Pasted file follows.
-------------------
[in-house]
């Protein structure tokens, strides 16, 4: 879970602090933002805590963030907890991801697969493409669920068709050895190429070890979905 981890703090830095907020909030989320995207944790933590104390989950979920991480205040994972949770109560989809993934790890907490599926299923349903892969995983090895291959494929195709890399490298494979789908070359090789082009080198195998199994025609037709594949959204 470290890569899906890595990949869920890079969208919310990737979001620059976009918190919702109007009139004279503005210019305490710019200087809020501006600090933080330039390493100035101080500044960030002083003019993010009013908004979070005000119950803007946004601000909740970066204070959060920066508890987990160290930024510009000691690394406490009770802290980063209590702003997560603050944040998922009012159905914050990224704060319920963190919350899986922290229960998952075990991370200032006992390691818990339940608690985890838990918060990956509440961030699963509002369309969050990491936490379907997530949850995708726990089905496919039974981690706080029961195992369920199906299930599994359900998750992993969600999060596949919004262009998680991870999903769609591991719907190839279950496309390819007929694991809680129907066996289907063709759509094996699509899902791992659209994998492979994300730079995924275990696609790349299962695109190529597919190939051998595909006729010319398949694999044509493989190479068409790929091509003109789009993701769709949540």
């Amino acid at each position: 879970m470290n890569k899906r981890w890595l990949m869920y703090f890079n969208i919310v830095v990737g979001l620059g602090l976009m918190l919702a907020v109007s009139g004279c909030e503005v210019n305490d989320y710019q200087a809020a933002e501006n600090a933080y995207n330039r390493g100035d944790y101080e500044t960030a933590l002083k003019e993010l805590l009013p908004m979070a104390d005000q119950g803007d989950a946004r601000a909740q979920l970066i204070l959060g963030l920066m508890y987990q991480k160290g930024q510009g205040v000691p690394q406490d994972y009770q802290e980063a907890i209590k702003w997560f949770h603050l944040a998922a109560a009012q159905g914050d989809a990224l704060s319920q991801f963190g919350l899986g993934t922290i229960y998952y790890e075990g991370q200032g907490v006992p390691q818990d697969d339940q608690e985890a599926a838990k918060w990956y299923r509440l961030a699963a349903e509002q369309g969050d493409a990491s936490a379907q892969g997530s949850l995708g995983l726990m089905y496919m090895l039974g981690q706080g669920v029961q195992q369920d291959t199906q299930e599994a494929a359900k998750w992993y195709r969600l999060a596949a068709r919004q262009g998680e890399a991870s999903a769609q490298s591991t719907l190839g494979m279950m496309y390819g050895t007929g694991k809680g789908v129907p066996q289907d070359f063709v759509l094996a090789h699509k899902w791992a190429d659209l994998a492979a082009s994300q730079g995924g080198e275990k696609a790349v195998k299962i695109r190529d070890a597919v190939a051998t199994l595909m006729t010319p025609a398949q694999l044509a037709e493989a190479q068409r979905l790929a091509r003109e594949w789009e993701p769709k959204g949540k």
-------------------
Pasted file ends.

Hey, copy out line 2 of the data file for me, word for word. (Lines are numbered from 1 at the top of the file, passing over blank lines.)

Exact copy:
């Protein structure tokens, strides 16, 4: 879970602090933002805590963030907890991801697969493409669920068709050895190429070890979905 981890703090830095907020909030989320995207944790933590104390989950979920991480205040994972949770109560989809993934790890907490599926299923349903892969995983090895291959494929195709890399490298494979789908070359090789082009080198195998199994025609037709594949959204 470290890569899906890595990949869920890079969208919310990737979001620059976009918190919702109007009139004279503005210019305490710019200087809020501006600090933080330039390493100035101080500044960030002083003019993010009013908004979070005000119950803007946004601000909740970066204070959060920066508890987990160290930024510009000691690394406490009770802290980063209590702003997560603050944040998922009012159905914050990224704060319920963190919350899986922290229960998952075990991370200032006992390691818990339940608690985890838990918060990956509440961030699963509002369309969050990491936490379907997530949850995708726990089905496919039974981690706080029961195992369920199906299930599994359900998750992993969600999060596949919004262009998680991870999903769609591991719907190839279950496309390819007929694991809680129907066996289907063709759509094996699509899902791992659209994998492979994300730079995924275990696609790349299962695109190529597919190939051998595909006729010319398949694999044509493989190479068409790929091509003109789009993701769709949540």